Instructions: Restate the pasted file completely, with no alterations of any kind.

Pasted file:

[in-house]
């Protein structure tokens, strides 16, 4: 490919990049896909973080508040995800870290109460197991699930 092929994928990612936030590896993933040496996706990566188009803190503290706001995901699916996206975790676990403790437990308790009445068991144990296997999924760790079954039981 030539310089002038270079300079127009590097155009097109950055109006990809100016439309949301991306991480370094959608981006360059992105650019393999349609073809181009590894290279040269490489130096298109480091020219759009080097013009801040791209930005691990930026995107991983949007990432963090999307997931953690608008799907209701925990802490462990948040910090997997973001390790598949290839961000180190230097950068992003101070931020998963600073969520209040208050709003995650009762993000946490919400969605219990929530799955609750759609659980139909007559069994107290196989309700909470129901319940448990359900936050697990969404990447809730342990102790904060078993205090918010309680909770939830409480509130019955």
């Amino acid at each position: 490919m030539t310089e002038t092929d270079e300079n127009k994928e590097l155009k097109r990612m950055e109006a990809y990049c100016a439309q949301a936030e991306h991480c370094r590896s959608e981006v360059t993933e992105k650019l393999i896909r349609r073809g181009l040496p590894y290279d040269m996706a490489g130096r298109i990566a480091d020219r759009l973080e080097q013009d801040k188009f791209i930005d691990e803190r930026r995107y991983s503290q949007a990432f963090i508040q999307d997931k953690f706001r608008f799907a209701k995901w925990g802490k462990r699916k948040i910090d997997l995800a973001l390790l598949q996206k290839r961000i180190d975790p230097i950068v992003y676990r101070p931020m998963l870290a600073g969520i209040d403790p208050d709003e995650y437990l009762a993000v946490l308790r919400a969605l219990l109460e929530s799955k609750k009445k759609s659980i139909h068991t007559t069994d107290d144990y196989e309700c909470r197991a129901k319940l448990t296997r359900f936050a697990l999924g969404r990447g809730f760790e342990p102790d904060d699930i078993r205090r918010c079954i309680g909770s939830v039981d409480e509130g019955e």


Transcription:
[in-house]
């Protein structure tokens, strides 16, 4: 490919990049896909973080508040995800870290109460197991699930 092929994928990612936030590896993933040496996706990566188009803190503290706001995901699916996206975790676990403790437990308790009445068991144990296997999924760790079954039981 030539310089002038270079300079127009590097155009097109950055109006990809100016439309949301991306991480370094959608981006360059992105650019393999349609073809181009590894290279040269490489130096298109480091020219759009080097013009801040791209930005691990930026995107991983949007990432963090999307997931953690608008799907209701925990802490462990948040910090997997973001390790598949290839961000180190230097950068992003101070931020998963600073969520209040208050709003995650009762993000946490919400969605219990929530799955609750759609659980139909007559069994107290196989309700909470129901319940448990359900936050697990969404990447809730342990102790904060078993205090918010309680909770939830409480509130019955």
């Amino acid at each position: 490919m030539t310089e002038t092929d270079e300079n127009k994928e590097l155009k097109r990612m950055e109006a990809y990049c100016a439309q949301a936030e991306h991480c370094r590896s959608e981006v360059t993933e992105k650019l393999i896909r349609r073809g181009l040496p590894y290279d040269m996706a490489g130096r298109i990566a480091d020219r759009l973080e080097q013009d801040k188009f791209i930005d691990e803190r930026r995107y991983s503290q949007a990432f963090i508040q999307d997931k953690f706001r608008f799907a209701k995901w925990g802490k462990r699916k948040i910090d997997l995800a973001l390790l598949q996206k290839r961000i180190d975790p230097i950068v992003y676990r101070p931020m998963l870290a600073g969520i209040d403790p208050d709003e995650y437990l009762a993000v946490l308790r919400a969605l219990l109460e929530s799955k609750k009445k759609s659980i139909h068991t007559t069994d107290d144990y196989e309700c909470r197991a129901k319940l448990t296997r359900f936050a697990l999924g969404r990447g809730f760790e342990p102790d904060d699930i078993r205090r918010c079954i309680g909770s939830v039981d409480e509130g019955e």